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A specter is haunting 'Phil': The true story

Robert Bianco, USA TODAY
  • USA TODAY review%3A * * 1/2 stars out of four
  • HBO%2C Sunday%2C 9 ET/PT
  • Al Pacino and Helen Mirren star

Hair today, gone tomorrow.

You're unlikely to take away much from HBO's entertaining but empty take on Phil Spector's murder trial, written by theatrical legend David Mamet: Al Pacino really throws his all, and then some, into big moments; Helen Mirren can take even the smallest moment and make it shine. But you will remember Phil Spector's hair, which is not just a character in its own right, but is, apparently, the main reason Spector sits in jail today for the murder of Lana Clarkson.

Not that the Phil Spector you see in Phil Spector is Phil Spector — heaven forbid. Acting perhaps on legal advice, HBO has tried to backstop the movie with the most ludicrous, mealy-mouthed disclaimer the TV world has ever seen, one that insists that while this film was "inspired by actual persons in a trial," it does not depict the actual persons or comment upon the trial's outcome.

The polite, family newspaper word for that is "nonsense."

Yes, the Law & Order franchise has done much the same thing for decades, but it obscures identities and clearly tweaks events. You can not use real people's names and selectively follow an actual trial and expect us to accept that your work of fiction is "not 'based on a true story.'' Nor, more offensively, can you pretend that you're not commenting on the outcome of the trial when you make it impossible to watch the movie and not think Spector was innocent.

The only evidence we're shown makes it look like Spector could not have committed the crime, leaving us to conclude that the judge who kept out the evidence was stupid or corrupt and the jury that found Spector guilty in his second trial was blind or prejudiced. It's one thing to take a few liberties in Lincoln, and another to rewrite the story of a dead woman and the still-living man convicted of killing her — and then excuse every change by saying "it's not them."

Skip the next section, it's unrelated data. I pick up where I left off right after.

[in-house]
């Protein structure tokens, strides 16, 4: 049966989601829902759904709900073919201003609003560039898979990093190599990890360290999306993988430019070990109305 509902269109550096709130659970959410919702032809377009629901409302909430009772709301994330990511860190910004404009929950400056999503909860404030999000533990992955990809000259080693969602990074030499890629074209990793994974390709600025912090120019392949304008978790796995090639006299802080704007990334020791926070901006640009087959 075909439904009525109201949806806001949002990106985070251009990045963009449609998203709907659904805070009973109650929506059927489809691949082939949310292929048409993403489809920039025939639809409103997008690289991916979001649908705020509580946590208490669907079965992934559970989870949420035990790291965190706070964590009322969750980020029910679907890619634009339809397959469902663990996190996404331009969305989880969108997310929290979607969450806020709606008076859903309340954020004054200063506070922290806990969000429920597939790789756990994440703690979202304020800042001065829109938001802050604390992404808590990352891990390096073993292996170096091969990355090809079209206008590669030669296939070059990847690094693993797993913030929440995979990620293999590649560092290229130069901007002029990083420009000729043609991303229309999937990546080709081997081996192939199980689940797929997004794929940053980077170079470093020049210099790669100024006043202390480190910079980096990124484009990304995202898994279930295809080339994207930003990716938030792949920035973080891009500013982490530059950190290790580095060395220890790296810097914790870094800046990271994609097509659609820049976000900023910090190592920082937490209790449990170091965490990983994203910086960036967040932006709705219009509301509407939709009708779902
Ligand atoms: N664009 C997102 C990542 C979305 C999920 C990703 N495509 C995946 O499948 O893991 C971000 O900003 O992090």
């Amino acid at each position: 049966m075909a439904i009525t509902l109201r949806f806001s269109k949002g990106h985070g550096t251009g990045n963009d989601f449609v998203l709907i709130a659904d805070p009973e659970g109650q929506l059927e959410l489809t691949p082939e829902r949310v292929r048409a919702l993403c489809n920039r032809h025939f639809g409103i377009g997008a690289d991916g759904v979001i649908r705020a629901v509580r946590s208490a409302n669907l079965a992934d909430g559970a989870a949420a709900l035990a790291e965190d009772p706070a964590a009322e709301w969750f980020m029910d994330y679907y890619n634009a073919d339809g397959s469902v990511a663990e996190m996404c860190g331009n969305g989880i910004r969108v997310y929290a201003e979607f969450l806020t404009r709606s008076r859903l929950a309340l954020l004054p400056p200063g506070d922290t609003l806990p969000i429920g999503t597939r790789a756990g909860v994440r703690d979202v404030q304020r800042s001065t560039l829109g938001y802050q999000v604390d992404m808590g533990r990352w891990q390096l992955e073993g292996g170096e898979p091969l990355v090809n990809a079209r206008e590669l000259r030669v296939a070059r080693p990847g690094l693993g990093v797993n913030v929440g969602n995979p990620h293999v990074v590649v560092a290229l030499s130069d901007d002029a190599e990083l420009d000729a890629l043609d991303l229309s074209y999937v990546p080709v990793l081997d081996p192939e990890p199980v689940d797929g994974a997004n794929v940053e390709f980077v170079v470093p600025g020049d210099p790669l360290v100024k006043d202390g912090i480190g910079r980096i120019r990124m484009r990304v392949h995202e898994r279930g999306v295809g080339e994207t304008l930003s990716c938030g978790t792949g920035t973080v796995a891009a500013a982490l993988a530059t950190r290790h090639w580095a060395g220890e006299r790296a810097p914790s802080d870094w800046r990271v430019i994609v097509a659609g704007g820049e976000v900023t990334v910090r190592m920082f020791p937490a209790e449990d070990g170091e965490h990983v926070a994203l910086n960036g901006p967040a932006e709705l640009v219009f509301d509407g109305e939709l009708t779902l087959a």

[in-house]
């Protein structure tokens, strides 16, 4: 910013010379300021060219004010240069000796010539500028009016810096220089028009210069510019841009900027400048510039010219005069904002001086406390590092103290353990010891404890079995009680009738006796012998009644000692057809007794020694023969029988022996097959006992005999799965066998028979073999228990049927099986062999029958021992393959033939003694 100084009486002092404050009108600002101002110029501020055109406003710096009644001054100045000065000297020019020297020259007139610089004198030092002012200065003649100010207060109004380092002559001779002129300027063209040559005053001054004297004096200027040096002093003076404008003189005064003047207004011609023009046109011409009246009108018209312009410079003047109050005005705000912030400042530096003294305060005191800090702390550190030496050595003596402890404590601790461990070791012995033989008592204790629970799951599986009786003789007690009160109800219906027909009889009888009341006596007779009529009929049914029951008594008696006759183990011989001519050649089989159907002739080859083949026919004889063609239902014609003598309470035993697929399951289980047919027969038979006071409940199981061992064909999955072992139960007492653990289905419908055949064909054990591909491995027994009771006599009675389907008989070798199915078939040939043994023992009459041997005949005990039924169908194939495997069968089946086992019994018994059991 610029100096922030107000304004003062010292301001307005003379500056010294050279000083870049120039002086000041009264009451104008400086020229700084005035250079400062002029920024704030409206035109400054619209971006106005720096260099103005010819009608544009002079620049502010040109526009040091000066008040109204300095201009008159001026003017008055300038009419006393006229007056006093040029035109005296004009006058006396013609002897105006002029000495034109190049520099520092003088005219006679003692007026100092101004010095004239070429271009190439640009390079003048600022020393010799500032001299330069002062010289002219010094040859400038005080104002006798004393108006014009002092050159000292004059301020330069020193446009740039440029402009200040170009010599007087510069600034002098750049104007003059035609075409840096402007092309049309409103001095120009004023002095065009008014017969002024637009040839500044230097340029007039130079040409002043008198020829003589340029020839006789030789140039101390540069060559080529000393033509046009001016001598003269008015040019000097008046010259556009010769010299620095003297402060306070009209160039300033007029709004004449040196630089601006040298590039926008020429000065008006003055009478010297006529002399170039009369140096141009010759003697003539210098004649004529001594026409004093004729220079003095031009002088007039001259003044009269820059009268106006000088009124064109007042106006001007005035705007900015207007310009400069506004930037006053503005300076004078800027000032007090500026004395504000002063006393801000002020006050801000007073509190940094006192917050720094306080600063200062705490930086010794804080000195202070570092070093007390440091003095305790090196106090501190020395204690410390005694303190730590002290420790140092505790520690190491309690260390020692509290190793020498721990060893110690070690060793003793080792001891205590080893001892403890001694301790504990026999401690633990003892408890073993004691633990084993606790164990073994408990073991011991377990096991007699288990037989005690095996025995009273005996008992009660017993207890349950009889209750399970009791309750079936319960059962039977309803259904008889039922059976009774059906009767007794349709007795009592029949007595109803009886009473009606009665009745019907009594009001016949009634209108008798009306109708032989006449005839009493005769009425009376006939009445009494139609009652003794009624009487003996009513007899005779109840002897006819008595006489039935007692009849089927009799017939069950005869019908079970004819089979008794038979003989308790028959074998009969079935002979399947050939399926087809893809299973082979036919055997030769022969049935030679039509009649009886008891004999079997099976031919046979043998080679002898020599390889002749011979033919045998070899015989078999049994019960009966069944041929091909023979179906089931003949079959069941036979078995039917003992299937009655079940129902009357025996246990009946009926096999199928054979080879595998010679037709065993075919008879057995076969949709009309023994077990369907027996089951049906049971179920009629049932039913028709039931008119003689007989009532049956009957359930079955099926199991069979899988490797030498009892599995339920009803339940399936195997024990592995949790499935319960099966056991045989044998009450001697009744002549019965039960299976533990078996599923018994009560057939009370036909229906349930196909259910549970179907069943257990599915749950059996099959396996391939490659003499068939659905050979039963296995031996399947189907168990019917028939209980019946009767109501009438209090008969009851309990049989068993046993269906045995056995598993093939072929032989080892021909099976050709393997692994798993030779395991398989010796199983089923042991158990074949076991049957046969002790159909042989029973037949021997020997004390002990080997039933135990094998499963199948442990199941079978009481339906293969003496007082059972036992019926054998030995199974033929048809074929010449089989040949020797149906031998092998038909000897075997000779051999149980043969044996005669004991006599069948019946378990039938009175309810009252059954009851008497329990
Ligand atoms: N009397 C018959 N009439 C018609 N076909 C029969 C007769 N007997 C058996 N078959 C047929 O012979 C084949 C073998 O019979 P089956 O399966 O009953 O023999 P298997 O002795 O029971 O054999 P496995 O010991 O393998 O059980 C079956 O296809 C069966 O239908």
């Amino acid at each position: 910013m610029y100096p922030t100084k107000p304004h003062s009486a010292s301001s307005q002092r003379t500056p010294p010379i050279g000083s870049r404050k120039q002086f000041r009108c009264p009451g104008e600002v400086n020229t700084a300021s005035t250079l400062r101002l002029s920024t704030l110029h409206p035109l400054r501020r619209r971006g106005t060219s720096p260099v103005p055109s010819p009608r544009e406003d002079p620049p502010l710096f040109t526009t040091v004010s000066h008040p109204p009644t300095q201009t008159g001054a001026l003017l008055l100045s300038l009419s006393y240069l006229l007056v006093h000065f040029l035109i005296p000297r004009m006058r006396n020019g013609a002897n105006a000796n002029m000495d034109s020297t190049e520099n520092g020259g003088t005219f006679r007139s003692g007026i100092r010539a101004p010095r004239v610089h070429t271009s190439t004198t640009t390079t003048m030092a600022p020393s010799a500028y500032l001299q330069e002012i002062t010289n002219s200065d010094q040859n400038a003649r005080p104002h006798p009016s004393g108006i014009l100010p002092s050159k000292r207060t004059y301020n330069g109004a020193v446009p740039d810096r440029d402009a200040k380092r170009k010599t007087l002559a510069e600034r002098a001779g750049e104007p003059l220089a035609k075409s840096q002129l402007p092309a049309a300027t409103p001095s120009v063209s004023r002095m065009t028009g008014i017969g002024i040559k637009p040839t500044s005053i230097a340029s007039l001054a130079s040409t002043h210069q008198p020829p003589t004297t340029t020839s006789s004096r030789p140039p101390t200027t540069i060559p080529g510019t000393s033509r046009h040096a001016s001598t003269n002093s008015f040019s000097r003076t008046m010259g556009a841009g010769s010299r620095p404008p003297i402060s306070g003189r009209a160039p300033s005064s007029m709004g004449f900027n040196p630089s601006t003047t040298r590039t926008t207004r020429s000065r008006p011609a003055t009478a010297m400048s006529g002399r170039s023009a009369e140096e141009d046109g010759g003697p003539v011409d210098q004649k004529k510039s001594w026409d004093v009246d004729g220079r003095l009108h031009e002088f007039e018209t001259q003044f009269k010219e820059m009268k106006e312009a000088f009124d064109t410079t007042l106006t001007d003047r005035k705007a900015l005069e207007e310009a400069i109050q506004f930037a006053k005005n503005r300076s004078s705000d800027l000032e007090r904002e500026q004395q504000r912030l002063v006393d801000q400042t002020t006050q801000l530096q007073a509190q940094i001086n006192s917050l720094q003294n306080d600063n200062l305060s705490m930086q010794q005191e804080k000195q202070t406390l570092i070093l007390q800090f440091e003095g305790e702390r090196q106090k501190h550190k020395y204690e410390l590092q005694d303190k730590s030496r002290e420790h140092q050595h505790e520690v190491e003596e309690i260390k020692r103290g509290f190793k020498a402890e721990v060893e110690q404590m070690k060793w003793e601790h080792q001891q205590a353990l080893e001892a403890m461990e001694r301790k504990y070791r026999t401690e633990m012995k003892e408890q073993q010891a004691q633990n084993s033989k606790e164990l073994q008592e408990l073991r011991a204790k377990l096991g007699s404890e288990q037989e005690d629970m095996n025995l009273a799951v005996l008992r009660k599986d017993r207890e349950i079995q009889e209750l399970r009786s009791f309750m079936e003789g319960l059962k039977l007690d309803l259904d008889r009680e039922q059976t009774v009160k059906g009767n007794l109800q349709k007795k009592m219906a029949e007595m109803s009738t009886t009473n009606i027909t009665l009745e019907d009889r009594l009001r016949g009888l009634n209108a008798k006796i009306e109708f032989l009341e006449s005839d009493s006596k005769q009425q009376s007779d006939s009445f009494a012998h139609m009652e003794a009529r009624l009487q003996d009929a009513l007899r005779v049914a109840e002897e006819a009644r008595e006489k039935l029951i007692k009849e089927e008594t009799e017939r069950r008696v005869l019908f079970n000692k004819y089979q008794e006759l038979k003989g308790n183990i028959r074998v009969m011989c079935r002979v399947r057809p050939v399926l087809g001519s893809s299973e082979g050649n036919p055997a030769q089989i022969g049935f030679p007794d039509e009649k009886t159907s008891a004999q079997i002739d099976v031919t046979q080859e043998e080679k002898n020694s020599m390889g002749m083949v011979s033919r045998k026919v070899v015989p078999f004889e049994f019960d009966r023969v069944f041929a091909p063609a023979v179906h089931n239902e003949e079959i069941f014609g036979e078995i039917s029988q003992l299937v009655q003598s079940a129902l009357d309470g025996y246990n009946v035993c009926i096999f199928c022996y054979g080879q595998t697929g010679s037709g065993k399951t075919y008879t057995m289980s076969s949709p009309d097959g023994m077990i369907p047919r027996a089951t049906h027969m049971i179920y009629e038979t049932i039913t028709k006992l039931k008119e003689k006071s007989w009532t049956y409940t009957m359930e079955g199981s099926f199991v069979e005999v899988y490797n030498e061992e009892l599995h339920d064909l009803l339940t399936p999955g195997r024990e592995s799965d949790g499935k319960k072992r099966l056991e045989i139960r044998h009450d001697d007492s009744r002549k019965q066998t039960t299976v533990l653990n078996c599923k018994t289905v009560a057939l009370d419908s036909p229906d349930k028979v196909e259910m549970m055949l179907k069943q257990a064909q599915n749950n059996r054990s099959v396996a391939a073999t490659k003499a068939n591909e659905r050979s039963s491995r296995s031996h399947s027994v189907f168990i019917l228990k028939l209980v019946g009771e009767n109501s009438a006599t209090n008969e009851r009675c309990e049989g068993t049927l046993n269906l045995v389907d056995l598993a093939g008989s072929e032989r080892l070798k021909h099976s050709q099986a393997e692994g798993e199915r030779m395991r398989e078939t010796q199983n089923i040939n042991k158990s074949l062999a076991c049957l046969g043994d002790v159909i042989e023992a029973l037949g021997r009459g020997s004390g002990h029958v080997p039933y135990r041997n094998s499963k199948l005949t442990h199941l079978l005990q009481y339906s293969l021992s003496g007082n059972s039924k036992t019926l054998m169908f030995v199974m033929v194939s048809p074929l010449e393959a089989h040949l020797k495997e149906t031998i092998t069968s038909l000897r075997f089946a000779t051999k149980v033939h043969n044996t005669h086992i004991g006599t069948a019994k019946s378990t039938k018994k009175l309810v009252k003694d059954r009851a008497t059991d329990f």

A movie would have to be truly artistically astounding to make that kind of wholesale assault on logic, the reputation of the murder victim and the integrity of the judicial system acceptable. Phil doesn't even come close. Still, if you are willing and able to take it on its own fictional terms, it does work as a well-acted legal drama, though even on that level, you're better off watching The Good Wife.

As presented here, Pacino's Phil Spector — creator of the "Wall of Sound" — is the classic misunderstood artist: persecuted, he thinks, because of his genius, but more likely because he's arrogant and incredibly odd. (As in, those hairstyles.) With his case going badly, his lawyer (Jeffrey Tambor) turns for help to star defense attorney Linda Kenney Baden (Mirren).

Initially, Baden thinks Spector's guilty. Then she decides he isn't, and sets out to prove it.

Few of the legal twists are likely to surprise anyone who's ever watched a courtroom drama, but that's probably not why you'd watch Phil. You watch for Pacino, who even in the midst of his rages creates an empathetic character, and Mirren, who imbues Baden with precisely the kind of sharp-witted intensity she needs to cut through Spector's pomposity. The look on her face when she realizes her efforts have been undone by Spector's inability to see himself as others see him almost excuses the cavalier approach the movie takes to truth and justice. Well, that and the wigs.

And if that sounds shallow, well, shallow waters are precisely the ones HBO chose to navigate.

Wigging out: Al Pacino is Phil Spector and Helen Mirren is his attorney.